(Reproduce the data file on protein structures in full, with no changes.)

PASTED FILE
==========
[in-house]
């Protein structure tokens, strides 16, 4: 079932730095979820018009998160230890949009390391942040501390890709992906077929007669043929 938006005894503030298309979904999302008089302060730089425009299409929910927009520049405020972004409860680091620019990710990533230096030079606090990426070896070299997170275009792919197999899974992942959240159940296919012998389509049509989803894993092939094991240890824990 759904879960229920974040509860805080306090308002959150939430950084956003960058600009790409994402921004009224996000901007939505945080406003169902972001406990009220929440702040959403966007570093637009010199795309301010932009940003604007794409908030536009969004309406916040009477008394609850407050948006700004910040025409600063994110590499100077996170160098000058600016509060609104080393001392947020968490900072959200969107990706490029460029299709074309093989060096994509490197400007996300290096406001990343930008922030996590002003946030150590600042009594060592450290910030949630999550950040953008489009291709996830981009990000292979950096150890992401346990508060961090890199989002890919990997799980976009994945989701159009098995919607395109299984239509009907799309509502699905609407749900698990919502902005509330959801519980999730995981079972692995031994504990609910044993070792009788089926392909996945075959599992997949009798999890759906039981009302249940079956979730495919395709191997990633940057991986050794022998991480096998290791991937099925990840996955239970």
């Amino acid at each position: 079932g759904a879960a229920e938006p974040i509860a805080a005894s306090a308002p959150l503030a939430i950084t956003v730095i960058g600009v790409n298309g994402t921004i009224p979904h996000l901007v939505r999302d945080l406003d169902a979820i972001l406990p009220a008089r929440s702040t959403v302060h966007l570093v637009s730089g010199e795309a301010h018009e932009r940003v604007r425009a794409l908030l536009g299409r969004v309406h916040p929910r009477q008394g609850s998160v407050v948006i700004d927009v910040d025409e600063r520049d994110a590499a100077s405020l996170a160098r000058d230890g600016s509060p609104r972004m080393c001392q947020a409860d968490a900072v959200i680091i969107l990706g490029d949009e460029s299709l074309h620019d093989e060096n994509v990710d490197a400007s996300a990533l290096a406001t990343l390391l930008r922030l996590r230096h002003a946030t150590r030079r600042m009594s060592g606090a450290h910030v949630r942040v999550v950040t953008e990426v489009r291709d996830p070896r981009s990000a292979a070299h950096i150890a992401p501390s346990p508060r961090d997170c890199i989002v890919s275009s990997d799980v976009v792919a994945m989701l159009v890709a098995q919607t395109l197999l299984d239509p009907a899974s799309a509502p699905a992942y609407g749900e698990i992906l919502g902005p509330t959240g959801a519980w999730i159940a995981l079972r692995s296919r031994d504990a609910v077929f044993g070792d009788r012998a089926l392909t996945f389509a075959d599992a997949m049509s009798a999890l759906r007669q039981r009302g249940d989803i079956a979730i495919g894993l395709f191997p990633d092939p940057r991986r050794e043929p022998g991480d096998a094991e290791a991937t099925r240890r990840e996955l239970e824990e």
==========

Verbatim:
[in-house]
């Protein structure tokens, strides 16, 4: 079932730095979820018009998160230890949009390391942040501390890709992906077929007669043929 938006005894503030298309979904999302008089302060730089425009299409929910927009520049405020972004409860680091620019990710990533230096030079606090990426070896070299997170275009792919197999899974992942959240159940296919012998389509049509989803894993092939094991240890824990 759904879960229920974040509860805080306090308002959150939430950084956003960058600009790409994402921004009224996000901007939505945080406003169902972001406990009220929440702040959403966007570093637009010199795309301010932009940003604007794409908030536009969004309406916040009477008394609850407050948006700004910040025409600063994110590499100077996170160098000058600016509060609104080393001392947020968490900072959200969107990706490029460029299709074309093989060096994509490197400007996300290096406001990343930008922030996590002003946030150590600042009594060592450290910030949630999550950040953008489009291709996830981009990000292979950096150890992401346990508060961090890199989002890919990997799980976009994945989701159009098995919607395109299984239509009907799309509502699905609407749900698990919502902005509330959801519980999730995981079972692995031994504990609910044993070792009788089926392909996945075959599992997949009798999890759906039981009302249940079956979730495919395709191997990633940057991986050794022998991480096998290791991937099925990840996955239970």
């Amino acid at each position: 079932g759904a879960a229920e938006p974040i509860a805080a005894s306090a308002p959150l503030a939430i950084t956003v730095i960058g600009v790409n298309g994402t921004i009224p979904h996000l901007v939505r999302d945080l406003d169902a979820i972001l406990p009220a008089r929440s702040t959403v302060h966007l570093v637009s730089g010199e795309a301010h018009e932009r940003v604007r425009a794409l908030l536009g299409r969004v309406h916040p929910r009477q008394g609850s998160v407050v948006i700004d927009v910040d025409e600063r520049d994110a590499a100077s405020l996170a160098r000058d230890g600016s509060p609104r972004m080393c001392q947020a409860d968490a900072v959200i680091i969107l990706g490029d949009e460029s299709l074309h620019d093989e060096n994509v990710d490197a400007s996300a990533l290096a406001t990343l390391l930008r922030l996590r230096h002003a946030t150590r030079r600042m009594s060592g606090a450290h910030v949630r942040v999550v950040t953008e990426v489009r291709d996830p070896r981009s990000a292979a070299h950096i150890a992401p501390s346990p508060r961090d997170c890199i989002v890919s275009s990997d799980v976009v792919a994945m989701l159009v890709a098995q919607t395109l197999l299984d239509p009907a899974s799309a509502p699905a992942y609407g749900e698990i992906l919502g902005p509330t959240g959801a519980w999730i159940a995981l079972r692995s296919r031994d504990a609910v077929f044993g070792d009788r012998a089926l392909t996945f389509a075959d599992a997949m049509s009798a999890l759906r007669q039981r009302g249940d989803i079956a979730i495919g894993l395709f191997p990633d092939p940057r991986r050794e043929p022998g991480d096998a094991e290791a991937t099925r240890r990840e996955l239970e824990e």